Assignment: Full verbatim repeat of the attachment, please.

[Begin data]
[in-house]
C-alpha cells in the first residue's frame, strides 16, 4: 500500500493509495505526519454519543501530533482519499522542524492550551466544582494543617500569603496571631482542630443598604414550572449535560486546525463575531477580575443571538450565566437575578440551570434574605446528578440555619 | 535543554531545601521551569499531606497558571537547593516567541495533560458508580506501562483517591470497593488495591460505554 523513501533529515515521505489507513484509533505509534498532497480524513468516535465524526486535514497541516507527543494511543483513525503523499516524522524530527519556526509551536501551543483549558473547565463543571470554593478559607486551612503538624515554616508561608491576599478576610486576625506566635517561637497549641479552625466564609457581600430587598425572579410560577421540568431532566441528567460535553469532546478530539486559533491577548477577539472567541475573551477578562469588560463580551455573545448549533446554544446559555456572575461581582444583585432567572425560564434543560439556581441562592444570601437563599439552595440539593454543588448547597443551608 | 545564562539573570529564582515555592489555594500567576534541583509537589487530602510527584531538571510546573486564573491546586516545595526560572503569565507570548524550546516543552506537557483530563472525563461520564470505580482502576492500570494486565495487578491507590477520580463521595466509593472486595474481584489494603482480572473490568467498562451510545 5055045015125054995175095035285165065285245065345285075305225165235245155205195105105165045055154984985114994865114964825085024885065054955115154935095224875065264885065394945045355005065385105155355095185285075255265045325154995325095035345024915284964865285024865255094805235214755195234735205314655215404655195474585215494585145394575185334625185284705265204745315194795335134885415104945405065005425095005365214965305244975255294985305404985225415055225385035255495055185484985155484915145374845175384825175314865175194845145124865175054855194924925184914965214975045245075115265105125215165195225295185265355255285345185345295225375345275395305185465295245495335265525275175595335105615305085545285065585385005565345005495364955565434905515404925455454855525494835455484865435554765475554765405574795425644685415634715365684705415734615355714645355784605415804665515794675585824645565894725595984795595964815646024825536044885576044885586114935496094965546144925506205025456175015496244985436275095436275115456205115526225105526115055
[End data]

[in-house]
C-alpha cells in the first residue's frame, strides 16, 4: 500500500493509495505526519454519543501530533482519499522542524492550551466544582494543617500569603496571631482542630443598604414550572449535560486546525463575531477580575443571538450565566437575578440551570434574605446528578440555619 | 535543554531545601521551569499531606497558571537547593516567541495533560458508580506501562483517591470497593488495591460505554 523513501533529515515521505489507513484509533505509534498532497480524513468516535465524526486535514497541516507527543494511543483513525503523499516524522524530527519556526509551536501551543483549558473547565463543571470554593478559607486551612503538624515554616508561608491576599478576610486576625506566635517561637497549641479552625466564609457581600430587598425572579410560577421540568431532566441528567460535553469532546478530539486559533491577548477577539472567541475573551477578562469588560463580551455573545448549533446554544446559555456572575461581582444583585432567572425560564434543560439556581441562592444570601437563599439552595440539593454543588448547597443551608 | 545564562539573570529564582515555592489555594500567576534541583509537589487530602510527584531538571510546573486564573491546586516545595526560572503569565507570548524550546516543552506537557483530563472525563461520564470505580482502576492500570494486565495487578491507590477520580463521595466509593472486595474481584489494603482480572473490568467498562451510545 5055045015125054995175095035285165065285245065345285075305225165235245155205195105105165045055154984985114994865114964825085024885065054955115154935095224875065264885065394945045355005065385105155355095185285075255265045325154995325095035345024915284964865285024865255094805235214755195234735205314655215404655195474585215494585145394575185334625185284705265204745315194795335134885415104945405065005425095005365214965305244975255294985305404985225415055225385035255495055185484985155484915145374845175384825175314865175194845145124865175054855194924925184914965214975045245075115265105125215165195225295185265355255285345185345295225375345275395305185465295245495335265525275175595335105615305085545285065585385005565345005495364955565434905515404925455454855525494835455484865435554765475554765405574795425644685415634715365684705415734615355714645355784605415804665515794675585824645565894725595984795595964815646024825536044885576044885586114935496094965546144925506205025456175015496244985436275095436275115456205115526225105526115055